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The head of anti-malware company Kaspersky Lab says he had no idea why the US is taking aim at his company but thinks it may be due to the current crisis in relations between Moscow and Washington.

Eugene Kaspersky told iTWire in response to queries: "I have no insider knowledge, but it seems it's a result of current crisis in relations between Russia and the US.

"There could be some grudge because we've unearthed many different advanced attacks and threat actors speaking all sorts of languages including English (and Russian and Chinese and many more, but those with a grudge probably don't care).

"And third, someone may be unhappy with our market success (and) might be using the moment to hit us."

The US government is reviewing whether to continue using Kaspersky's anti-malware software in its offices, with unsubstantiated claims floating around to the effect that Russia is using the software to spy on the US.

US Defence Intelligence Agency director Vincent Stewart was quoted earlier this month saying, "we are tracking Kaspersky and their software".

Eugene Kaspersky has denied such charges and offered to testify before the US Senate in order to clear up the issue. Asked about this, he said, "I haven't heard of a response so far. But the offer is on the table."

The Russian bogeyman has been raised on numerous occasions by members of the US Democrat Party after its candidate, Hillary Clinton, was beaten in the presidential poll last year. There were allegations of a Russian hand in leaking emails from the Democrat National Committee, which the party claims played a pivotal role in Clinton's loss.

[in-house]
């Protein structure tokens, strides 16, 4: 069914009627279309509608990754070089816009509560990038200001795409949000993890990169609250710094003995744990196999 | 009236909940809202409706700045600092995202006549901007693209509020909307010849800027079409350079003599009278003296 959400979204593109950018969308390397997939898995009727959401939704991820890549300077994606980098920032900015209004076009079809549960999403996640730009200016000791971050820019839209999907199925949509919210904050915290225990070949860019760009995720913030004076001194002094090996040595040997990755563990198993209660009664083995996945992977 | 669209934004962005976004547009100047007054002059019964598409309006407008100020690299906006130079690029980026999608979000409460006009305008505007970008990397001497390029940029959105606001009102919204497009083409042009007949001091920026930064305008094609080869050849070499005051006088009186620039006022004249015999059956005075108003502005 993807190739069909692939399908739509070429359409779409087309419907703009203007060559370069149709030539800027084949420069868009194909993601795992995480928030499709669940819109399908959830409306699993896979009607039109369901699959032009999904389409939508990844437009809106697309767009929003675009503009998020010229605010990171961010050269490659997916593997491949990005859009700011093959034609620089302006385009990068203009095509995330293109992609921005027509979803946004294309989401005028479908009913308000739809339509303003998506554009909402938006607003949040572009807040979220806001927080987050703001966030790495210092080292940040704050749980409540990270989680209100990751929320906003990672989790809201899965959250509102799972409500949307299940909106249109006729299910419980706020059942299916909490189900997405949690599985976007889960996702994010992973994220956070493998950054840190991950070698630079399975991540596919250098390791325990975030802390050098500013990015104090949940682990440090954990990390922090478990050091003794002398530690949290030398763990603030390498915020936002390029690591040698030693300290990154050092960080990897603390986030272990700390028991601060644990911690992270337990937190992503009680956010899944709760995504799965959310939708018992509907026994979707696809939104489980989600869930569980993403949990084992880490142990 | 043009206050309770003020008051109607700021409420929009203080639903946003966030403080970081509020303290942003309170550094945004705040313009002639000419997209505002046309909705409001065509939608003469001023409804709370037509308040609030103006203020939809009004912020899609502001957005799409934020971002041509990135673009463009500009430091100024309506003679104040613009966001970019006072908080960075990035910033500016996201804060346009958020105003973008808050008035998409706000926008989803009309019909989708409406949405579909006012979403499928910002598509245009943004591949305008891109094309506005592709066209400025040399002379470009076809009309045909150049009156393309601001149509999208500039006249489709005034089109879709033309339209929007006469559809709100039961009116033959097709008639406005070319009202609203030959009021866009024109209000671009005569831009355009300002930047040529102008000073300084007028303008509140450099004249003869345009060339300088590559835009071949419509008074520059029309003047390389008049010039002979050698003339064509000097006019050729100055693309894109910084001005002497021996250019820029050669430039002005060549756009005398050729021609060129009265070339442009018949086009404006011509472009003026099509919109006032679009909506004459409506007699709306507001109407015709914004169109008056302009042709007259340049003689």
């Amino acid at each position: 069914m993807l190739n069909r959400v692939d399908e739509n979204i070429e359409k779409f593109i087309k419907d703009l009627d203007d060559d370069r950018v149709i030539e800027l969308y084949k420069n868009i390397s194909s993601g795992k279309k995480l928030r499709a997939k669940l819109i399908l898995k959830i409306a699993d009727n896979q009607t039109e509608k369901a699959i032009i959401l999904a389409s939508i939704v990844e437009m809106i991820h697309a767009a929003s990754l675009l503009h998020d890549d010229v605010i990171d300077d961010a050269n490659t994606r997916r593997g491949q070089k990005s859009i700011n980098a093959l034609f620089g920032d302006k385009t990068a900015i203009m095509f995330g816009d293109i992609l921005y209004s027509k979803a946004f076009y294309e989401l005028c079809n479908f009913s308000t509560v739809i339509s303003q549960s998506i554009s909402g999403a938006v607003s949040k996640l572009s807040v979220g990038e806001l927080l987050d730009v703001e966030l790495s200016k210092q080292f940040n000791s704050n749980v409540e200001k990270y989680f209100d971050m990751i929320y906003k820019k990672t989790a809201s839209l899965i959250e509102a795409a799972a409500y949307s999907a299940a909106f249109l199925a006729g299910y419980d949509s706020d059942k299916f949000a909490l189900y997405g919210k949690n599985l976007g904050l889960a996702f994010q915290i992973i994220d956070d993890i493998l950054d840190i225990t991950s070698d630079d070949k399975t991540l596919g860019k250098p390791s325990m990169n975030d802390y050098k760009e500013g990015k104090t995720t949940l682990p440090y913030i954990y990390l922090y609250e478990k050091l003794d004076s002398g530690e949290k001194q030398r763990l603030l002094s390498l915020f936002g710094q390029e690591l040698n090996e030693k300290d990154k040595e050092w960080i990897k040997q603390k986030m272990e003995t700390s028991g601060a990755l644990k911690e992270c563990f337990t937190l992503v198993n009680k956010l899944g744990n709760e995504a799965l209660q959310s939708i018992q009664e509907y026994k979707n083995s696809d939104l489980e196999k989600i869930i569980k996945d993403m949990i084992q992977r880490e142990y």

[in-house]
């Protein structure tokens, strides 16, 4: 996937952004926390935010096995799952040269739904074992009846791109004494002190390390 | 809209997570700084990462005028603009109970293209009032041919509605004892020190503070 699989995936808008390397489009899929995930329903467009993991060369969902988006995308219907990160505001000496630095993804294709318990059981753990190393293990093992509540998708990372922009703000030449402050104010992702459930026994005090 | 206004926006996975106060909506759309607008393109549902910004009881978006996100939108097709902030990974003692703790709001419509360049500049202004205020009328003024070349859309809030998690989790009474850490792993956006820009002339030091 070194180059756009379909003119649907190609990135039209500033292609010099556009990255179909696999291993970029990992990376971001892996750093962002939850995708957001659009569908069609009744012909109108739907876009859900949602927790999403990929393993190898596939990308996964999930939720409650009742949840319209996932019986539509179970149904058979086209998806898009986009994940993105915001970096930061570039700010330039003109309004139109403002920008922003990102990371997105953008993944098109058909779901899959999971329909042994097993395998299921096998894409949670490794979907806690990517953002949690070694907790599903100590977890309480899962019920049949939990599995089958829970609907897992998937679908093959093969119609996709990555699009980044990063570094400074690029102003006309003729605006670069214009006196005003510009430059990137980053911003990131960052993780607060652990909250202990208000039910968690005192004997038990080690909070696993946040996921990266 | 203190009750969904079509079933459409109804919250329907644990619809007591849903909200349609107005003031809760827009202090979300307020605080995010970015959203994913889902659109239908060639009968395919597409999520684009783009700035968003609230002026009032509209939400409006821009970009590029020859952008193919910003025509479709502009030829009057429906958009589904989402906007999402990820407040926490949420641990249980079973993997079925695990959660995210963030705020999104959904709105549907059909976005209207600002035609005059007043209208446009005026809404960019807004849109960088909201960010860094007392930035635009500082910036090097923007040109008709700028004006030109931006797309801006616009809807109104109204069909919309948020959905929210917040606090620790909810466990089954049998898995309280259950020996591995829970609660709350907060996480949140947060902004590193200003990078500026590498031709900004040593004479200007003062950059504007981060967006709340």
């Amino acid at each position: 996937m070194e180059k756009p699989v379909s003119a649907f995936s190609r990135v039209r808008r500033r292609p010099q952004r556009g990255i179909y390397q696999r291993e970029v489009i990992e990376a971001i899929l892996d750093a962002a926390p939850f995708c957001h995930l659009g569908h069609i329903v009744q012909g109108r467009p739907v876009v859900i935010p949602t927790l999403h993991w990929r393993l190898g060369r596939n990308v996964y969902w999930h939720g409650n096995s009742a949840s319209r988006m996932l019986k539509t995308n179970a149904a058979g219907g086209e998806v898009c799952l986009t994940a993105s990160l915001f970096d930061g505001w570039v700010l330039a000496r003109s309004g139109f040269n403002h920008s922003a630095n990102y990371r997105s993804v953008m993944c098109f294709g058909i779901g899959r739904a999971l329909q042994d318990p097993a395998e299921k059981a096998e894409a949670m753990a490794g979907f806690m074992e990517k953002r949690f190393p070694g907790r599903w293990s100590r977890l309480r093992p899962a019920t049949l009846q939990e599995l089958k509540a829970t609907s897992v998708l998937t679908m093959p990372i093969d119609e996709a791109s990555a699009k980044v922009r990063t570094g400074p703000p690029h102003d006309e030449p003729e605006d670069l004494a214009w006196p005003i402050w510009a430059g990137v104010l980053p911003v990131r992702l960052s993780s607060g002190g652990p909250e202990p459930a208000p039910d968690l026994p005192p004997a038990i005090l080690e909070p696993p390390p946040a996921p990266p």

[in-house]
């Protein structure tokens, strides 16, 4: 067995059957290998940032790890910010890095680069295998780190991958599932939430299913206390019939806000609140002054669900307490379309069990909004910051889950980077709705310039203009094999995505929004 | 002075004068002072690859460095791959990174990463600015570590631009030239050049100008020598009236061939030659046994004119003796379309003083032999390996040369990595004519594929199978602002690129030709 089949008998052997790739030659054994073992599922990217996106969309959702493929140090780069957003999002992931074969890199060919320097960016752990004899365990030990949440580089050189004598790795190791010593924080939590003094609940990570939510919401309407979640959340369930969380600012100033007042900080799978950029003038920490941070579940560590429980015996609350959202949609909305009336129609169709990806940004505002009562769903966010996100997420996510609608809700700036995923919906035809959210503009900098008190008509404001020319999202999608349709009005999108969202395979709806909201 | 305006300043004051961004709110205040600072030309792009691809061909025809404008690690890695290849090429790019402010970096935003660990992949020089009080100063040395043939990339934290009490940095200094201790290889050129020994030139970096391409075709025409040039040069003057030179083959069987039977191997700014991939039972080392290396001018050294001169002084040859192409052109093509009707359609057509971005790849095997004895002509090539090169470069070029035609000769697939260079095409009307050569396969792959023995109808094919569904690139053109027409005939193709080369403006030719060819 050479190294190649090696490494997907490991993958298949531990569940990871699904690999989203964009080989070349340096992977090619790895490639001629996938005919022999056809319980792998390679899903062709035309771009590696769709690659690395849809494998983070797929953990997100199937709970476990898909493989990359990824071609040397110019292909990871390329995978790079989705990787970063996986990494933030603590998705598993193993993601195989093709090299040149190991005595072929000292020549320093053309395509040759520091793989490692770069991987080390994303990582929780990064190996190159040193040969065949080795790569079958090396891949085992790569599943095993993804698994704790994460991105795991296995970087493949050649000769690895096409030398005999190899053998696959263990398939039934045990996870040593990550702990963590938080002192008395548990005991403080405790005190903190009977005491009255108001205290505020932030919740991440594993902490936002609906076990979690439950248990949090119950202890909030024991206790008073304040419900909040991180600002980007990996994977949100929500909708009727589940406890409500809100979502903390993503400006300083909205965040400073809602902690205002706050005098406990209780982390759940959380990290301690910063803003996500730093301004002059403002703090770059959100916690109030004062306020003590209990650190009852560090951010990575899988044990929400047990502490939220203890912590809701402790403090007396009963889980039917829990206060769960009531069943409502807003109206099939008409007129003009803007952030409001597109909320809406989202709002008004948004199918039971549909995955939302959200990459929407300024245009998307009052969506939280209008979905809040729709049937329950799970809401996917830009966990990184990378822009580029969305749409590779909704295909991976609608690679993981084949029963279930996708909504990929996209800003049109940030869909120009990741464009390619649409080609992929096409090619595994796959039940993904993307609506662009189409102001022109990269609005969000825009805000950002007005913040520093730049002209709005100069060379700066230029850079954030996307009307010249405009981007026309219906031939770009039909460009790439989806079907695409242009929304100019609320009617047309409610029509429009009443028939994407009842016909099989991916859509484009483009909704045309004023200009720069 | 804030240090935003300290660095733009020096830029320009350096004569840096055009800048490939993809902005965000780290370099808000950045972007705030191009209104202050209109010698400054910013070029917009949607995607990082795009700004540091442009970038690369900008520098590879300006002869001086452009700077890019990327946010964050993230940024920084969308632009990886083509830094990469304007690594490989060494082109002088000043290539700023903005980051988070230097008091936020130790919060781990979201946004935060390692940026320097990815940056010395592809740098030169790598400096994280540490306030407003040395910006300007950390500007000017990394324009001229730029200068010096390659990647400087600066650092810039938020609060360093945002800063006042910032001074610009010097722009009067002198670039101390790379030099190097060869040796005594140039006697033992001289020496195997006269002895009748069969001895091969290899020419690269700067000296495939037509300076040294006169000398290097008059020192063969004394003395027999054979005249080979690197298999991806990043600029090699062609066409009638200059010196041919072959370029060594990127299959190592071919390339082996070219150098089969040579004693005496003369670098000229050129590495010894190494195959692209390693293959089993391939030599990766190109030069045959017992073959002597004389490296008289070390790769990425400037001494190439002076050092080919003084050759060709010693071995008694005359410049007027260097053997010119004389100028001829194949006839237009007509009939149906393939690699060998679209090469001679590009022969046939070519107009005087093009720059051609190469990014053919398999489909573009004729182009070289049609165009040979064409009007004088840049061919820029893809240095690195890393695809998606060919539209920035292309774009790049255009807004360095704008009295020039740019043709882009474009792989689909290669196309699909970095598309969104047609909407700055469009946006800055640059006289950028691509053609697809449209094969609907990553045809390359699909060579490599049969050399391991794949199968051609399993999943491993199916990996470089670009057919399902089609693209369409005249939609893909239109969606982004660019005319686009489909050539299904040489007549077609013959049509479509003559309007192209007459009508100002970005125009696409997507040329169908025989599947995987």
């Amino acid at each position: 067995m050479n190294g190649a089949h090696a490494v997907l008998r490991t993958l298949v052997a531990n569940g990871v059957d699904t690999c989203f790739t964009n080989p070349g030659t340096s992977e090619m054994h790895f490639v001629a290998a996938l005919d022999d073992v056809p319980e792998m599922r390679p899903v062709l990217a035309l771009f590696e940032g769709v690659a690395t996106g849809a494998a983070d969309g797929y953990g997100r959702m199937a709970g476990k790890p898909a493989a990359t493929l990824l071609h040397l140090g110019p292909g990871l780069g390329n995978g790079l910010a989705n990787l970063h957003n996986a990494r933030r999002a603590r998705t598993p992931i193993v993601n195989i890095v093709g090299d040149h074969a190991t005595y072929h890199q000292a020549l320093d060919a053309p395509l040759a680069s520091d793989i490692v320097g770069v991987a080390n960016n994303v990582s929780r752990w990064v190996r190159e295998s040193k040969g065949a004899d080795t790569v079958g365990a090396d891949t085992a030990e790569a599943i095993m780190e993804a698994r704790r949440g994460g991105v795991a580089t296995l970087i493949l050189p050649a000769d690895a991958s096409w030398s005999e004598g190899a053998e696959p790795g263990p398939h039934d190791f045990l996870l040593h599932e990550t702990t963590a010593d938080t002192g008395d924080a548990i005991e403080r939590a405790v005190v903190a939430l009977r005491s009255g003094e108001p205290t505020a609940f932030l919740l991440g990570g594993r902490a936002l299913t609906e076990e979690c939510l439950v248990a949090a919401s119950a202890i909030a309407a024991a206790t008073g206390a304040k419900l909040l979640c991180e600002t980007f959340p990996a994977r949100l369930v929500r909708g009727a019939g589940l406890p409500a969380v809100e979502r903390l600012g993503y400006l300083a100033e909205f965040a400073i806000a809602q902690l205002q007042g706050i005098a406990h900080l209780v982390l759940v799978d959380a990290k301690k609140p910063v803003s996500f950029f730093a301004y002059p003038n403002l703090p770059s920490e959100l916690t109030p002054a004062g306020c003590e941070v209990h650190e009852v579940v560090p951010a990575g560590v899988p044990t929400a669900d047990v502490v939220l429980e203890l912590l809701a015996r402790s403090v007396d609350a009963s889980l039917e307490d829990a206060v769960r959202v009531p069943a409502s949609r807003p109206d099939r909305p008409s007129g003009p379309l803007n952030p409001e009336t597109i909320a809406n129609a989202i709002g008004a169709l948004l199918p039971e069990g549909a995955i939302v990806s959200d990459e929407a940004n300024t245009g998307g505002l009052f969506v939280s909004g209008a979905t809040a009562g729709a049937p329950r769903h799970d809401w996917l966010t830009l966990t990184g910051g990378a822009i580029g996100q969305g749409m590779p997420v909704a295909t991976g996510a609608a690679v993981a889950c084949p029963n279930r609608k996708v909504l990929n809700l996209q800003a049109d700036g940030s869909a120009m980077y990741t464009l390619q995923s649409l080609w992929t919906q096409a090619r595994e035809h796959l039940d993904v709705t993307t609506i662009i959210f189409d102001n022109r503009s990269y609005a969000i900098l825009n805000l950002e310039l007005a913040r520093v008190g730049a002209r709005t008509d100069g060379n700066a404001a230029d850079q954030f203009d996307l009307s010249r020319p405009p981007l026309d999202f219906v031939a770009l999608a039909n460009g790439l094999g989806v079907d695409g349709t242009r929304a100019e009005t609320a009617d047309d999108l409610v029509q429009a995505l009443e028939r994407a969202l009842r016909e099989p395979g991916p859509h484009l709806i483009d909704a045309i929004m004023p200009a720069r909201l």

More recently, US President Donald Trump's first choice as national security adviser, General Michael Flynt, had to quit because he had not told the truth about contacts with Russian officials.

And the head of the FBI, James Comey, was fired by Trump; Comey was heading a probe to discover whether there was Russian meddling in the polls.

Asked whether the whole affair had affected sales, Eugene Kaspersky said he would leave the answer to Anastasia Para Rae, the company's new general manager of Australia and New Zealand, who had been in the job seven days and had more local insight on the business.

"We are the leader in endpoint security," she said. "We are known by our clients, counterparts, partners, peers and (technology research company) Gartner for our expertise in solutions in this area. Quarter 1 of 2017 is already off to a great start as Kaspersky Lab ANZ has achieved their targets over the given target."

Eugene Kaspersky was asked whether this was some form of revenge for what US officials see as Russian state meddling in American political processes.

He responded: "I don't know what are their motives are, and I really hope we can address all the concerns and overcome any misunderstandings. The sooner the better."

He was in Australia this week as a keynote speaker at CeBIT in Sydney.

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Sam Varghese

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Sam Varghese has been writing for iTWire since 2006, a year after the sitecame into existence. For nearly a decade thereafter, he wrote mostly about free and open source software, based on his own use of this genre of software. Since May 2016, he has been writing across many areas of technology. He has been a journalist for nearly 40 years in India (Indian Express and Deccan Herald), the UAE (Khaleej Times) and Australia (Daily Commercial News (now defunct) and The Age). His personal blog is titled Irregular Expression.

 

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